Originally Posted by jock7575
How about black beard algae? Would be nice if you could shed some light on what you think cause it.i had stable water conditions for a long time and it just came out of nowhere.
I have been putting a lot of time into this. I can tell you that various Nitrate and Phosphate levels have not helped at all. I have consulted with many many experts on this. Here is the best info I have for you.
The spores seem to hitchhike in. Mostly on plants. Not in water from the sink or in the air. Many people now will dip any new plant in a solution of 20 parts water and 1 part bleach for 2-15 minutes depending on the species. This should kill the BBA before it gets into your system.
It can exist in bright and low light tanks and pH,GH
,Nitrate,Phosphate, Potassium, and Iron levels do not seem to have any relationship.
It does seem to have a correlation with organics in the water. That means waste that has broken down to the point where it can dissolve in water but is still not Nitrate or phosphate yet.
Many have reported that increasing amount and/or frequency of water changes have helped them with this. It does not always.
I have tried using ROX Activated Carbon and Purigen by Seachem to try to beat it that way. It did not hurt but it did not help either.
I heard a talk over at Scapefu which says there is a correlation between how many hetero tropic bacteria there are and BBA. Where there is one there will be the other. Organics cause this type of bacteria to multiply rapidly. One theory says that Lamanea (One strain of BBA) seems to thrive on Vitamin B12. B12 is produced when those bacteria I mentioned eat up all the organics in the water.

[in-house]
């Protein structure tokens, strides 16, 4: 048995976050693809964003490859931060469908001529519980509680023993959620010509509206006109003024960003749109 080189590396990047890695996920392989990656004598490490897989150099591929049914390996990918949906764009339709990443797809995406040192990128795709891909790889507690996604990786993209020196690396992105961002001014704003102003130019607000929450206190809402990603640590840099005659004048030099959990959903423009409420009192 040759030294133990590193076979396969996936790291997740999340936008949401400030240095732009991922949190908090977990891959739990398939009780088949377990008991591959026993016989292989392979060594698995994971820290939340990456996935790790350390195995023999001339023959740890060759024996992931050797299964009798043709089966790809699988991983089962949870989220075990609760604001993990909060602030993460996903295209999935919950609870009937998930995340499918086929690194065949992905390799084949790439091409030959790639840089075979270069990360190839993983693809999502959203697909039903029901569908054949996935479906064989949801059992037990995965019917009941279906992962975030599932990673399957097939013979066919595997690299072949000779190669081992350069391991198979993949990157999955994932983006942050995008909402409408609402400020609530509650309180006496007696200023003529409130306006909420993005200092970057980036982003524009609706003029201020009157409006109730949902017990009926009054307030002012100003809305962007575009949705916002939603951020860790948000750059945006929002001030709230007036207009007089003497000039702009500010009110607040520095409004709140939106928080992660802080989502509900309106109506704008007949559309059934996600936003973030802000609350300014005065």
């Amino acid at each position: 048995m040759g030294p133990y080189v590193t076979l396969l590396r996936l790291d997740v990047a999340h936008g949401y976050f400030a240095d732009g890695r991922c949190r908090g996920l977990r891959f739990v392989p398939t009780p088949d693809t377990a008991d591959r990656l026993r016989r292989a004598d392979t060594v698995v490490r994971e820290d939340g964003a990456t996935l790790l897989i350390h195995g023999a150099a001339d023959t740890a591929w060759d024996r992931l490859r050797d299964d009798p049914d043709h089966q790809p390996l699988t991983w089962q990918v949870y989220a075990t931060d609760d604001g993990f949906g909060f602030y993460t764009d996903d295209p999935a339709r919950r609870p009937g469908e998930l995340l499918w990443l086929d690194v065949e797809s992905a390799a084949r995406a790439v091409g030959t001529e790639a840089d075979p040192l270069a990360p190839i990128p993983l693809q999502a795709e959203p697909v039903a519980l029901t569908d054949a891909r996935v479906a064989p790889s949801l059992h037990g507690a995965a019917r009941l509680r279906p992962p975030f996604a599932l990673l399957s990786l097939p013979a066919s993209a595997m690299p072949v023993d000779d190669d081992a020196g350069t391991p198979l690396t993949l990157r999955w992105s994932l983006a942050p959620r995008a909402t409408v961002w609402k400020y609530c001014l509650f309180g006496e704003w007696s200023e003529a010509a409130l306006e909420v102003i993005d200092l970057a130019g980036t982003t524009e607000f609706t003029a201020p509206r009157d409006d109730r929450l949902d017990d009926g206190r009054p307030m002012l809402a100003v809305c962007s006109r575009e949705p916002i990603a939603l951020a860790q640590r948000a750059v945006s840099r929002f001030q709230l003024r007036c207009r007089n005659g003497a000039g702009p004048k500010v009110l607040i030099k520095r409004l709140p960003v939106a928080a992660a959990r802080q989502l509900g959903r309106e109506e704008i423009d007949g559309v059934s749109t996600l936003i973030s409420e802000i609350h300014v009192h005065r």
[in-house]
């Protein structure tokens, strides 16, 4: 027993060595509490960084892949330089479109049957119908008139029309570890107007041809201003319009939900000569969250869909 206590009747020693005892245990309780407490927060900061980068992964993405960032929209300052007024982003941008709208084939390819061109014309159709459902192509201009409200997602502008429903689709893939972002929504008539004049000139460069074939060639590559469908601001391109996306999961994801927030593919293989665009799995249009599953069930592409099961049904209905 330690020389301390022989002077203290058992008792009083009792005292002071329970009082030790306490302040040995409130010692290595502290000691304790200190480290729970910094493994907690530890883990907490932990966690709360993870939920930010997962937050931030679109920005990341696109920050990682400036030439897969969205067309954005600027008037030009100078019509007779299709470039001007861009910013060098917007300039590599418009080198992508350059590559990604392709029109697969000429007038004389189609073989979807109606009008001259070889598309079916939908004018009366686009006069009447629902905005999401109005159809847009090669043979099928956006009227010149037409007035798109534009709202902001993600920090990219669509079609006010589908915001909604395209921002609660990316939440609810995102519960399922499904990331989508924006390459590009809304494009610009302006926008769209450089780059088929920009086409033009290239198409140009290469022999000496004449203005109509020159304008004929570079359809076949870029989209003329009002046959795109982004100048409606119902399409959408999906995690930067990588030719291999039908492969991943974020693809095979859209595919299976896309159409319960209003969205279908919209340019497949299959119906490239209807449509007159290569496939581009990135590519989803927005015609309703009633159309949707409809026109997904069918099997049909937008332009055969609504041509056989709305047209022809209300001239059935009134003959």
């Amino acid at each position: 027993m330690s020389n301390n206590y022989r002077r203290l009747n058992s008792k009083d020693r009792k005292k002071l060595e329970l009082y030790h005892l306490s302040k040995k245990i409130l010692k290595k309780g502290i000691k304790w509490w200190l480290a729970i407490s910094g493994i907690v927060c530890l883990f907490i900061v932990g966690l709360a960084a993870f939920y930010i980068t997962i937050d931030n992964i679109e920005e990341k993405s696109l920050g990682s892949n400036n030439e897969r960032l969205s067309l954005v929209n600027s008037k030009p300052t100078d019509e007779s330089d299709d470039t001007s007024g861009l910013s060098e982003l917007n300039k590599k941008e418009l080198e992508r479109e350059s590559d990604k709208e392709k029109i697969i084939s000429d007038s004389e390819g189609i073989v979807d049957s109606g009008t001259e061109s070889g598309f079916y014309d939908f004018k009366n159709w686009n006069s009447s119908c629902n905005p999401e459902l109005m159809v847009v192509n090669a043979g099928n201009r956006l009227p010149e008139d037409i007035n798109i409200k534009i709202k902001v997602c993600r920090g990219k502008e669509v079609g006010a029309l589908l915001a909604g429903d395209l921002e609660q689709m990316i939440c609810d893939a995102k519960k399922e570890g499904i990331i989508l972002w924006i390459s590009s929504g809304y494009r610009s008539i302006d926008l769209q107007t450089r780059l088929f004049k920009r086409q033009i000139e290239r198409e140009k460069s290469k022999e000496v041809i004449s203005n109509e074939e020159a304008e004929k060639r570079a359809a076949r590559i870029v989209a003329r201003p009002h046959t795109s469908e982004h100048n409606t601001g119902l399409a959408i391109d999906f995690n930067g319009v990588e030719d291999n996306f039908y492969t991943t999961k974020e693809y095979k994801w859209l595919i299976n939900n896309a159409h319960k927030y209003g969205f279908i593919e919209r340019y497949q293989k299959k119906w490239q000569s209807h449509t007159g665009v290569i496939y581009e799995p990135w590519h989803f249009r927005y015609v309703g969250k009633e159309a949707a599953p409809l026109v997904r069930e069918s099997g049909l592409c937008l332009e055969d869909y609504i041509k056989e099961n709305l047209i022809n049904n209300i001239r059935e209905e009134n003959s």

Siamese Algae eaters can eat it but they have to be the real ones. You need to look at pics of how to tell the fakes. There are many. They also have to be under 3 inches long. When they are old they loose interest in BBA.
Amano Shrimp also eat this BBA as well but harder to get. I order mine from Rachel O'Leary here:
Invertebrates by Msjinkzd | Specializing in invertebrates and micro fish from around the world.
If you want to kill it then 3% peroxide from the Drugstore or Flourish Excel by Seachem will kill it when dosed directly onto it. Don't go above 4 ml of 3% peroxide per gal
of water IMO
. Excel is toxic so read up on it. It turns red after it dies. Usually about 24 hours later.
I find both of those can damage plant leaves. If it is on a leaf just cut the leaf. It spreads slow in many cases so that helps.
I think that is all I have to offer you on BBA. It is one of the very hard types of Algae to beat and it takes time. Even of you are doing everything right. It is still very much a mystery in the hobby.
Edit...It just occurred to me aeration really helps break organics down faster as well. Make sure you have enough.